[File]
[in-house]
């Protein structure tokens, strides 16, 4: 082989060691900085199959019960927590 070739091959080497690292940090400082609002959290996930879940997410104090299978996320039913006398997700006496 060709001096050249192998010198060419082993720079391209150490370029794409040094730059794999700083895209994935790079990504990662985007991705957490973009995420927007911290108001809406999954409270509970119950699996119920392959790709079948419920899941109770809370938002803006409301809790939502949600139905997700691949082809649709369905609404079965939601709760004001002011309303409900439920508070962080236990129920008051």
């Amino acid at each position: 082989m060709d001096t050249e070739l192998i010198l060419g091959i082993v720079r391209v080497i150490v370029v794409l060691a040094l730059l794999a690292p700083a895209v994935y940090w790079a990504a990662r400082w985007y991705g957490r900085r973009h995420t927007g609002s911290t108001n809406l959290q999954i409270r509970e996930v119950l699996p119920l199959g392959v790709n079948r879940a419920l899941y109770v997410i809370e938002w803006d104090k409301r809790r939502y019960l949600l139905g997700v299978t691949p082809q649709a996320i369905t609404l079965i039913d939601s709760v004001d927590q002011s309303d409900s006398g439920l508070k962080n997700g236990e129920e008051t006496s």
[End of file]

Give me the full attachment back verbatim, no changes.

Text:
[in-house]
């Protein structure tokens, strides 16, 4: 082989060691900085199959019960927590 070739091959080497690292940090400082609002959290996930879940997410104090299978996320039913006398997700006496 060709001096050249192998010198060419082993720079391209150490370029794409040094730059794999700083895209994935790079990504990662985007991705957490973009995420927007911290108001809406999954409270509970119950699996119920392959790709079948419920899941109770809370938002803006409301809790939502949600139905997700691949082809649709369905609404079965939601709760004001002011309303409900439920508070962080236990129920008051």
């Amino acid at each position: 082989m060709d001096t050249e070739l192998i010198l060419g091959i082993v720079r391209v080497i150490v370029v794409l060691a040094l730059l794999a690292p700083a895209v994935y940090w790079a990504a990662r400082w985007y991705g957490r900085r973009h995420t927007g609002s911290t108001n809406l959290q999954i409270r509970e996930v119950l699996p119920l199959g392959v790709n079948r879940a419920l899941y109770v997410i809370e938002w803006d104090k409301r809790r939502y019960l949600l139905g997700v299978t691949p082809q649709a996320i369905t609404l079965i039913d939601s709760v004001d927590q002011s309303d409900s006398g439920l508070k962080n997700g236990e129920e008051t006496s």